Narrator: This is Science Today. Using a process similar to DNA fingerprinting, researchers at the University of California, San Diego re-analyzed Martian meteorites and found no chemical trace of a biological process. Mark Thiemens, a professor of chemistry, says it's been thought these meteorites contained clues of ancient life on Mars. But by measuring sulfur isotopes found in these rocks, his group only found an atmospheric influence.
Thiemens: The isotopes give you a very distinctive signature, so one gets a sort of information. It was this laboratory that found this new type of isotope effect that really fingerprints specific processes that we can look at it and say - we know this is not biologic, it's in fact photochemical.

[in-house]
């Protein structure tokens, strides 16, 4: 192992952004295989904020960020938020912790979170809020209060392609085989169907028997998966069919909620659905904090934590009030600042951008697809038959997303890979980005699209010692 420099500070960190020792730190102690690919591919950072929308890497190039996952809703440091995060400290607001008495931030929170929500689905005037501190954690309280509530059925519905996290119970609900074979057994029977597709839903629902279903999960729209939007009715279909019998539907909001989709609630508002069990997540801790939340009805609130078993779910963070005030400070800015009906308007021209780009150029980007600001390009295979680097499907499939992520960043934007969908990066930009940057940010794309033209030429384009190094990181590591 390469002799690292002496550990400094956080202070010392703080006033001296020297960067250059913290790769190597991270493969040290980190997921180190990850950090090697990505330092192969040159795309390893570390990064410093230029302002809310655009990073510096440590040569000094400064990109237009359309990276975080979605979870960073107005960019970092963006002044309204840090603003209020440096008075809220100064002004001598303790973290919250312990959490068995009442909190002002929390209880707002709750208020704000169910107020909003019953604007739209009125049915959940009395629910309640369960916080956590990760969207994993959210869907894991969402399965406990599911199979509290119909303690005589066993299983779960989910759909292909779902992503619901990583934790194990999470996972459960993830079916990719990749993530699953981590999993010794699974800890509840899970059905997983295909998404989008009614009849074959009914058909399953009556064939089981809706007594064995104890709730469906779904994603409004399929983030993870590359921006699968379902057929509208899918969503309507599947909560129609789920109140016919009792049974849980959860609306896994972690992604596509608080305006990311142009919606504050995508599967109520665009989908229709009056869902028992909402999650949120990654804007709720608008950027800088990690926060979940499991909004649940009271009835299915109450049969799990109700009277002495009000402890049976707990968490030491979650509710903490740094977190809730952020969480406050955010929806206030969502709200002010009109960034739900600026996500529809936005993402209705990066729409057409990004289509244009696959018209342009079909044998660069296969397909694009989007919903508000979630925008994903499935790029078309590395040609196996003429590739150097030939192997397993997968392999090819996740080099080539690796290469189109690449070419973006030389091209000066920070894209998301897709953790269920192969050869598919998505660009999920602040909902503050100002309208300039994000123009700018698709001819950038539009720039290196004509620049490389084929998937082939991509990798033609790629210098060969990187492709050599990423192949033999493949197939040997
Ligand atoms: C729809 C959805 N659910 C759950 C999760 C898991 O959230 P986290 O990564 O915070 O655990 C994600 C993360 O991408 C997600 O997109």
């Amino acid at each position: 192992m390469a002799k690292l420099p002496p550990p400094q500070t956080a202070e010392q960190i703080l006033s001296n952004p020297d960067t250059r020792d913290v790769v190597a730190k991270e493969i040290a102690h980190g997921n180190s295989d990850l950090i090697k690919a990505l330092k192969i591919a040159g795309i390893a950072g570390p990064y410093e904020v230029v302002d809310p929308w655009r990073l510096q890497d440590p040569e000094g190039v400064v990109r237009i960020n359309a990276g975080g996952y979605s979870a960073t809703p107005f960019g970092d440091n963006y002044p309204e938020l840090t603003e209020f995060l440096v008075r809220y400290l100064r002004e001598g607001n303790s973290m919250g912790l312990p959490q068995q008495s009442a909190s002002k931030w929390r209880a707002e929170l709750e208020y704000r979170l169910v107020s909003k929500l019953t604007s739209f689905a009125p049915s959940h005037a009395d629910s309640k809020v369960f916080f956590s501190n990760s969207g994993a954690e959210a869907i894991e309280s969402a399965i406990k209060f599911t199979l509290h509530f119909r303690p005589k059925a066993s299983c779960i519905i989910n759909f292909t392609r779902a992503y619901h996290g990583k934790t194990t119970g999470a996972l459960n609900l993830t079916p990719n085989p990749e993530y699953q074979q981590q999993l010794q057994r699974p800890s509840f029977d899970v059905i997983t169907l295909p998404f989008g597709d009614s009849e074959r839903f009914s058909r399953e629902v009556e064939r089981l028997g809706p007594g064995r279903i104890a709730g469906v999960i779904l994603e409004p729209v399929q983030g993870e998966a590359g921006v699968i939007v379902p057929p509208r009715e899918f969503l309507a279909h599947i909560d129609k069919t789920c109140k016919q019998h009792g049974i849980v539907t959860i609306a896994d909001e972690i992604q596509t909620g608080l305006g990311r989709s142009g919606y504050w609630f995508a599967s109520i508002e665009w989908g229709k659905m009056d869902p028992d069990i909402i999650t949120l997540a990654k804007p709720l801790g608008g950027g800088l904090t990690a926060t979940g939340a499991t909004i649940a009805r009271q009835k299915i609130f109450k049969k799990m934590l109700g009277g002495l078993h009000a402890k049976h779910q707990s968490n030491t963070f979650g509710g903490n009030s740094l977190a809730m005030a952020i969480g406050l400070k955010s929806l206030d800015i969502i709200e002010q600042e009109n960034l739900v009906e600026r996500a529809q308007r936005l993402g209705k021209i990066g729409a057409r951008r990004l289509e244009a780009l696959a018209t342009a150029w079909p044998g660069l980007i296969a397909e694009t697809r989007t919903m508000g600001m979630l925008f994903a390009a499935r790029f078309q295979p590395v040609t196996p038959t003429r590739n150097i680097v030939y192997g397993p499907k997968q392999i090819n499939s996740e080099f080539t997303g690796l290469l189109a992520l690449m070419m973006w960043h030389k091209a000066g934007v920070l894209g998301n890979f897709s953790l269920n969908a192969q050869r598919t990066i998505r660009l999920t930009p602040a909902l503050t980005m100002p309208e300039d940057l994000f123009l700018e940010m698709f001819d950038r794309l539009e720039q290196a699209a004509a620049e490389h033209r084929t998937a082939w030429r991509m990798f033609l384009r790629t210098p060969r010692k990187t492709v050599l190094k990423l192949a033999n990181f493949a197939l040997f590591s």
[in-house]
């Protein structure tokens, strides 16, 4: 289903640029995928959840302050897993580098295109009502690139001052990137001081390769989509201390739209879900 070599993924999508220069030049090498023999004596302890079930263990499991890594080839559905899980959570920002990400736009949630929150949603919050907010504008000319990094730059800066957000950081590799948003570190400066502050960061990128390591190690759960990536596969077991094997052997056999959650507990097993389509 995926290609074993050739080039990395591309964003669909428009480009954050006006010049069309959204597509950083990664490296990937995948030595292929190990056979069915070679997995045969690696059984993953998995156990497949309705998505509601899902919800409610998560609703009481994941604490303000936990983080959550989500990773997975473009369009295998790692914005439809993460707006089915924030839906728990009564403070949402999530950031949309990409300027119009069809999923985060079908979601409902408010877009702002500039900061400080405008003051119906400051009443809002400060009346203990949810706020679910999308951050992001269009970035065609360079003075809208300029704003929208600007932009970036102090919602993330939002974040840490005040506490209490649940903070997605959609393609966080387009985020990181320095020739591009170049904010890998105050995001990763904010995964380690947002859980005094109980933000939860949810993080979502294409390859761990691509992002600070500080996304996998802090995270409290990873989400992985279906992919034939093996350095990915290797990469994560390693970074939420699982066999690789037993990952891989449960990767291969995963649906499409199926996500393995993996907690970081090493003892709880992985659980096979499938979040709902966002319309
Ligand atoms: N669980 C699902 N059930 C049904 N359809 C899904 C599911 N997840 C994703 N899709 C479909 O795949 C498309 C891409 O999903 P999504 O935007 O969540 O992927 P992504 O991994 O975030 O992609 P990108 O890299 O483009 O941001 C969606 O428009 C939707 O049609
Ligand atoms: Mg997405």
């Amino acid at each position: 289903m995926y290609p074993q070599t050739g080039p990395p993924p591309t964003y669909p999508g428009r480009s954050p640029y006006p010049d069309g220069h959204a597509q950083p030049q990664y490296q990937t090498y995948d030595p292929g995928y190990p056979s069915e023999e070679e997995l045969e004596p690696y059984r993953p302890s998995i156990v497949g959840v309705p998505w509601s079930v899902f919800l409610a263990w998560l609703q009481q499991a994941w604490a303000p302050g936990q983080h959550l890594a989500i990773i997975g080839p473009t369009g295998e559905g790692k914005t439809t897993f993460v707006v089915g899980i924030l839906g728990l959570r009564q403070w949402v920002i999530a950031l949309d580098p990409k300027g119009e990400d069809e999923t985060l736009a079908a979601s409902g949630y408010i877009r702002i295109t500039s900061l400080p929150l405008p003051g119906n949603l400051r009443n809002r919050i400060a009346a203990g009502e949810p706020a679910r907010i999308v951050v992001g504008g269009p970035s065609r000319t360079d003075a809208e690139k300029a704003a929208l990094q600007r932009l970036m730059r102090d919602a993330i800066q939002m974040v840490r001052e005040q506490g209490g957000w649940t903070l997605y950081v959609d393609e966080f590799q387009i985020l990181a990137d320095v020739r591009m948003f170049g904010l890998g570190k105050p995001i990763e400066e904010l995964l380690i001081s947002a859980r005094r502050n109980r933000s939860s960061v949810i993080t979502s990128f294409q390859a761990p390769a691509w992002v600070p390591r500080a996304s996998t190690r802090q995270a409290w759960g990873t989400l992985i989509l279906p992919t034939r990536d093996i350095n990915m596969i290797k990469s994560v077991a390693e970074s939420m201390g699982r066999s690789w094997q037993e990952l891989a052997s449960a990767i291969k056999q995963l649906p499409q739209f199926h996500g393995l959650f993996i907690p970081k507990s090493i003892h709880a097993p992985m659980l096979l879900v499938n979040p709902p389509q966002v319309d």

Narrator: But Thiemens says that's not to say there wasn't life on Mars.
Thiemens: Mars was wet. It had an ocean, it was probably warmer. There very likely could have been life on Mars. But the feature that we're seeing in these meteorites is probably not nano-bacteria. The only way to answer this question for sure is a return sample taken from the right areas.
Narrator: For Science Today, I'm Larissa Branin. .